Time to reconsider academic collaboration with China
The latest announcement from the Chinese Communist Party regarding the restrictions on academics publishing information on the origins of the coronavirus is a dangerous move that not only threatens the world’s ability to fight the coronavirus but requires a deep re-examination of our academic collaboration with China.
From the outset Beijing has attempted to strictly control the narrative, covering up the break out in the wet markets, silencing the whistle-blowers who spoke out on the lethality and contagiousness of the virus, and bringing the World Health Organisation under its influence to bolster whatever little credibility it has left.
This has been exacerbated by the revelations of operatives of the communist dictatorship buying up personal protective equipment and sending it to China while officials denied the existence of any problem.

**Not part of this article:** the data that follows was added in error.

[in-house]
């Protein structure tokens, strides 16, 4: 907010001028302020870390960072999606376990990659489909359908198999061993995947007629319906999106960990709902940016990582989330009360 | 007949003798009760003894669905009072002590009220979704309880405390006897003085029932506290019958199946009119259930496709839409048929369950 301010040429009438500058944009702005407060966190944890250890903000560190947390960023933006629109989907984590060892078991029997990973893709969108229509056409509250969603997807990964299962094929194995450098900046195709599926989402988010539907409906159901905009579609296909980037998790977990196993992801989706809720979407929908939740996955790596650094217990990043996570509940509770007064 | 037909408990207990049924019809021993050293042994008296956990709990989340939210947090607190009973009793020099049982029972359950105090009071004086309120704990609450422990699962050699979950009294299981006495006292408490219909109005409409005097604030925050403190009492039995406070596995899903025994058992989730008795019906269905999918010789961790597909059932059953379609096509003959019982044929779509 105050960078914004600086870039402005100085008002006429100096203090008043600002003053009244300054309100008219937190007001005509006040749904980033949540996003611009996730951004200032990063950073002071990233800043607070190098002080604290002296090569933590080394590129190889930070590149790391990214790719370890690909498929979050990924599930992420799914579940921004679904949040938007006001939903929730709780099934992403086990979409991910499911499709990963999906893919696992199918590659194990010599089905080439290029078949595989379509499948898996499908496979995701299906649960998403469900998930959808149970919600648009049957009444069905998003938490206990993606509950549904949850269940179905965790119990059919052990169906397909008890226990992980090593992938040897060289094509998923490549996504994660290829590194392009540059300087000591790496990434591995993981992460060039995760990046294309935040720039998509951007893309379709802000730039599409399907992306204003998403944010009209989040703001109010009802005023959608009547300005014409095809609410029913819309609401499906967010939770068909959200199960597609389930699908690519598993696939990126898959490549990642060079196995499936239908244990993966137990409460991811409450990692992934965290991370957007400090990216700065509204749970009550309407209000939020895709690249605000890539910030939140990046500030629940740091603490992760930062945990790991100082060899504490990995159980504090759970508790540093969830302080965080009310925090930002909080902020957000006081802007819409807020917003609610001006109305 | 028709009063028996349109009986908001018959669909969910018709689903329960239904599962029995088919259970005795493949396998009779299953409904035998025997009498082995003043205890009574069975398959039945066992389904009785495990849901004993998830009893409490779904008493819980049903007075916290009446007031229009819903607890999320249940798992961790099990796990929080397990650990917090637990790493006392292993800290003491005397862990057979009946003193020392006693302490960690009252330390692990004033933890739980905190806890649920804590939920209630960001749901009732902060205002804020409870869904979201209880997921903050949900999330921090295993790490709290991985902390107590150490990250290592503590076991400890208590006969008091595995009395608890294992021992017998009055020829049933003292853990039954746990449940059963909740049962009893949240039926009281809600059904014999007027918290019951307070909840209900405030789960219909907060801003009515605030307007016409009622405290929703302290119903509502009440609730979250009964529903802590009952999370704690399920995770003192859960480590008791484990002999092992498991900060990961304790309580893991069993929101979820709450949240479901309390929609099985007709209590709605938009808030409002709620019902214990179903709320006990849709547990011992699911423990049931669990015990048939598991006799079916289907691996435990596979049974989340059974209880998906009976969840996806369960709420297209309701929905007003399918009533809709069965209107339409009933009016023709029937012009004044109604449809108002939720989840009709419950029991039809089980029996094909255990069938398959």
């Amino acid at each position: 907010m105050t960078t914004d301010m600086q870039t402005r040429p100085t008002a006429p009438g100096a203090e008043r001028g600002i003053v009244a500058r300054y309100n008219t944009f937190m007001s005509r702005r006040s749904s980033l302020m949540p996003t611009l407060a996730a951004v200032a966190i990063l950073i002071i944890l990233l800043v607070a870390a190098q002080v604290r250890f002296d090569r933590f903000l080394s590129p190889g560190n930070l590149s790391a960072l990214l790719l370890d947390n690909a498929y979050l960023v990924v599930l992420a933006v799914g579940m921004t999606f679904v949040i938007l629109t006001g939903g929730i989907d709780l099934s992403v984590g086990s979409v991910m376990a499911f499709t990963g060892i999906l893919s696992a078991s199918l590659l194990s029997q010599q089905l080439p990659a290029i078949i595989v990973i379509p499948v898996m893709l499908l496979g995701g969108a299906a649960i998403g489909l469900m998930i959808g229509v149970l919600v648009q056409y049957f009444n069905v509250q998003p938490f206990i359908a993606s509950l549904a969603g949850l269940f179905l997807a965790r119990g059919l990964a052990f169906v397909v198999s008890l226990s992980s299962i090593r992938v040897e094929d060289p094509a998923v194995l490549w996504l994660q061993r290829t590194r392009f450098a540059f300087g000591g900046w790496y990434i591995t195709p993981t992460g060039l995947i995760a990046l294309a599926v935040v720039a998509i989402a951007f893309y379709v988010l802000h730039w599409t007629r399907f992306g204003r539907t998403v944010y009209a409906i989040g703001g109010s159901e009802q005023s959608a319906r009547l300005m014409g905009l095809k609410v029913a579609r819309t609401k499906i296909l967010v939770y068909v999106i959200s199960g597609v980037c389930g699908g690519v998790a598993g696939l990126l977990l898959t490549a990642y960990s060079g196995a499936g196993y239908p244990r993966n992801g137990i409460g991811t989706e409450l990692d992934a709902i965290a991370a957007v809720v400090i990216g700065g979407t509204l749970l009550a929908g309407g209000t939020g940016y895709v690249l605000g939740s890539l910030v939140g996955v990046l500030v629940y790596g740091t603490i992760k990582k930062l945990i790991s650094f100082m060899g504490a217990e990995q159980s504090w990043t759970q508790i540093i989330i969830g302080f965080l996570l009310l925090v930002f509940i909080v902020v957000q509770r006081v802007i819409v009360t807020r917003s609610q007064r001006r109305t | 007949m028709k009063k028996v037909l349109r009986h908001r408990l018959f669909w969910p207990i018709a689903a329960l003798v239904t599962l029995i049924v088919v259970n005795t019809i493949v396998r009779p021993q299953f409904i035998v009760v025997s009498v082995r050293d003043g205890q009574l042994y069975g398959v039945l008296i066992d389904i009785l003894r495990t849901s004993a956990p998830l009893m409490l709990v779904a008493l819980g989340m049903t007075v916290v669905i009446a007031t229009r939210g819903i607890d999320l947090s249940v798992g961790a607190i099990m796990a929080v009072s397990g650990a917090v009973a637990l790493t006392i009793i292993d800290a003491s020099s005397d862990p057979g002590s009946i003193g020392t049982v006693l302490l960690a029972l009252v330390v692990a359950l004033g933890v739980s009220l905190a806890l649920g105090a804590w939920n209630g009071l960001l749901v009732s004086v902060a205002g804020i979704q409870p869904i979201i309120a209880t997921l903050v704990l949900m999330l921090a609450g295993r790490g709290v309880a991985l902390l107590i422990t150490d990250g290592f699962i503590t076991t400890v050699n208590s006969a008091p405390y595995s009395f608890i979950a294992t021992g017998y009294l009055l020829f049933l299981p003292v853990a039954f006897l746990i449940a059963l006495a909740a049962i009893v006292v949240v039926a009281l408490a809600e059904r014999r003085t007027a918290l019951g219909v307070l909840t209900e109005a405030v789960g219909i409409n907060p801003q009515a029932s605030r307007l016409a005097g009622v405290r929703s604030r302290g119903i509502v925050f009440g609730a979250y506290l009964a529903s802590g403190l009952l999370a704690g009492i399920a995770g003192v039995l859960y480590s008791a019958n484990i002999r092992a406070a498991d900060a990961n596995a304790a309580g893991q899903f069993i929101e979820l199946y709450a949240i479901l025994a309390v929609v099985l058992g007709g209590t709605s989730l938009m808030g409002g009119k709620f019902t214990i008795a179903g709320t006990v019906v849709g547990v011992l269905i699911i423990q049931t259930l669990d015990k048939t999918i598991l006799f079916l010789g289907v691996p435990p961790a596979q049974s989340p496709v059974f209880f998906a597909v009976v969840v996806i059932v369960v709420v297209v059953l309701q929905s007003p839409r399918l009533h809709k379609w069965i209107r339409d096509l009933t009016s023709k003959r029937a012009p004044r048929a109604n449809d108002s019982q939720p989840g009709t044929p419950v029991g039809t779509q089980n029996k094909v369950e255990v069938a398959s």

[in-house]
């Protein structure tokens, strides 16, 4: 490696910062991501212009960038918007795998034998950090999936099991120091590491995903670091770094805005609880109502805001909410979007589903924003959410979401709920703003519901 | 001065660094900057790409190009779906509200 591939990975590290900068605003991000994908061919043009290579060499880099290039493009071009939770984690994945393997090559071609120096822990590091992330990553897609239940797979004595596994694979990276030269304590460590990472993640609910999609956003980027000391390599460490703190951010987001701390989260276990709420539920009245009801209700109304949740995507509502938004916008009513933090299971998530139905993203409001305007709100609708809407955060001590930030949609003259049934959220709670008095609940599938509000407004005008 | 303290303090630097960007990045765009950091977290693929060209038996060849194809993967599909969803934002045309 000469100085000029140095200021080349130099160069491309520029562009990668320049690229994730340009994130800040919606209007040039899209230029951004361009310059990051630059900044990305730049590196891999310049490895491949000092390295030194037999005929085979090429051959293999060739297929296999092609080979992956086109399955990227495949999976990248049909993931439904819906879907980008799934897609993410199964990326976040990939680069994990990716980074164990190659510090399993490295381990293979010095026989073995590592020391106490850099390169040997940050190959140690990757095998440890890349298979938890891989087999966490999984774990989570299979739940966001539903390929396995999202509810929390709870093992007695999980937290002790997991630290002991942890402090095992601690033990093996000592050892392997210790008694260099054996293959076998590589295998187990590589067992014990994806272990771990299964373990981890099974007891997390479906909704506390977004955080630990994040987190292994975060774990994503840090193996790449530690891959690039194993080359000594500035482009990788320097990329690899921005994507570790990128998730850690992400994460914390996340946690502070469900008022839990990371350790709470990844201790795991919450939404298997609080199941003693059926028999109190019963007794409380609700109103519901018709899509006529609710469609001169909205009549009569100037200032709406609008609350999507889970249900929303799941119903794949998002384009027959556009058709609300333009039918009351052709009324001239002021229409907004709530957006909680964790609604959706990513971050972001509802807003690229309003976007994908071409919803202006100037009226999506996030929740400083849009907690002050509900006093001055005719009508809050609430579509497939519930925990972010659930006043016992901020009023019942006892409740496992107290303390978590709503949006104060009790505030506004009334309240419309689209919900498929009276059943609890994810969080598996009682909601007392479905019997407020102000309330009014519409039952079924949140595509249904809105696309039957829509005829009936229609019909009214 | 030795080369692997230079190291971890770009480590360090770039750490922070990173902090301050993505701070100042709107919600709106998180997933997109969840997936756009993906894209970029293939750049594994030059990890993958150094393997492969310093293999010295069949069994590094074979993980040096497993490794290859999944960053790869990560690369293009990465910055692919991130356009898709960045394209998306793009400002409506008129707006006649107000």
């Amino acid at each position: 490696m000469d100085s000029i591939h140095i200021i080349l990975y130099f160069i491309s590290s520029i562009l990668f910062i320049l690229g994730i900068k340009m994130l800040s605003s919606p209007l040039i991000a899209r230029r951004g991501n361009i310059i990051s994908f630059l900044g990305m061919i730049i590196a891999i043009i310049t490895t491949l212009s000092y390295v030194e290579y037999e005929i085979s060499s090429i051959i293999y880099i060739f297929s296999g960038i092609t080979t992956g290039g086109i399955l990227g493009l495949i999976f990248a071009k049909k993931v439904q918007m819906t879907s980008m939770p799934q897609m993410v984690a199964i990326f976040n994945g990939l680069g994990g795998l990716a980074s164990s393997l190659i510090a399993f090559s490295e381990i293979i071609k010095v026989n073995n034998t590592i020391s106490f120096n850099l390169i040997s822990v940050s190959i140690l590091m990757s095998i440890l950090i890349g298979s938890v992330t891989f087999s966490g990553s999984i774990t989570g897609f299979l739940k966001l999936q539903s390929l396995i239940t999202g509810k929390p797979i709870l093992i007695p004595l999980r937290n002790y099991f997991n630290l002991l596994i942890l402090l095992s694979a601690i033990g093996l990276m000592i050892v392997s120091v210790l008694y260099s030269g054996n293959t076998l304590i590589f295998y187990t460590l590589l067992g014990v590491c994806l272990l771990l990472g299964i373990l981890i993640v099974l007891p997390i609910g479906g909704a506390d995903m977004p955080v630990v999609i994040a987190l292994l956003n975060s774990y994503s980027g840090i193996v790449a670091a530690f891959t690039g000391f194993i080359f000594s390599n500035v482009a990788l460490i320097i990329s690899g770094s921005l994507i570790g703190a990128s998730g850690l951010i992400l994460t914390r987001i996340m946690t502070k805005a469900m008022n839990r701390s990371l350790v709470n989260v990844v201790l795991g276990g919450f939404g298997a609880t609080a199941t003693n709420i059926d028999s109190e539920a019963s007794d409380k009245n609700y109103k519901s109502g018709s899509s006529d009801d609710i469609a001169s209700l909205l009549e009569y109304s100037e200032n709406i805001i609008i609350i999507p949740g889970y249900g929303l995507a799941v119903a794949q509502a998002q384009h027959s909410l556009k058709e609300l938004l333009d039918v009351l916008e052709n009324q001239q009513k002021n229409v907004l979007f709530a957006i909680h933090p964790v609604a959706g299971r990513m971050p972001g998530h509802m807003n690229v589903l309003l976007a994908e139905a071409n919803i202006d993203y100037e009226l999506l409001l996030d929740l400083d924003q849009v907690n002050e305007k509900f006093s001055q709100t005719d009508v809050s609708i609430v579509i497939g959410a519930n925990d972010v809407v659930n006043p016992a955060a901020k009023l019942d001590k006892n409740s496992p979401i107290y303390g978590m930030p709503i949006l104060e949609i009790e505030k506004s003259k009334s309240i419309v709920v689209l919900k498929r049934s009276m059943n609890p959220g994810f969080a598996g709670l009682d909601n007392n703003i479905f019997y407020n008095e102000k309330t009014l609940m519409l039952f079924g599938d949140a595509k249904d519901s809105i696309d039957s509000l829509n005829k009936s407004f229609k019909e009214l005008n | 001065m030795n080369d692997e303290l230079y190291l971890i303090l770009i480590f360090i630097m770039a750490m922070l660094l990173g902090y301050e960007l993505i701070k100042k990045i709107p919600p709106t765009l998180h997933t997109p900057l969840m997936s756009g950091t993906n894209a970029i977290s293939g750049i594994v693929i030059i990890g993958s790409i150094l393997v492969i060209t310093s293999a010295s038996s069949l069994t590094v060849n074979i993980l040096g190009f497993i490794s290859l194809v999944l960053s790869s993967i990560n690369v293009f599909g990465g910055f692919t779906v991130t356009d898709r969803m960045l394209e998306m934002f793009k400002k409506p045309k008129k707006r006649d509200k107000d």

This is a serious wake-up call for the Australian tertiary education sector and the CSIRO. As we deal with this virus and see how China responds to it, we must reassess our relationship with China, considering not only the economic implications of being so heavily dependent on one nation but in all facets, including how our universities and research institutions undertake collaborative research or study.
We know from experience China has been pushing to exert undue and unwanted influence into our higher academic system and this latest development must prompt swift consideration of how we deal with a regime that now has consistently tried to stifle and control academic freedom within its own country and others.
It is particularly insidious to eliminate the facts surrounding the origins of the virus as this will impact the world scientific and medical community’s ability to research and gather the information that can help stop the spread and mitigate the damage of the virus. It will generally raise doubts on any future medical or scientific information emanating from China and in particular any medical or scientific information on the coronavirus.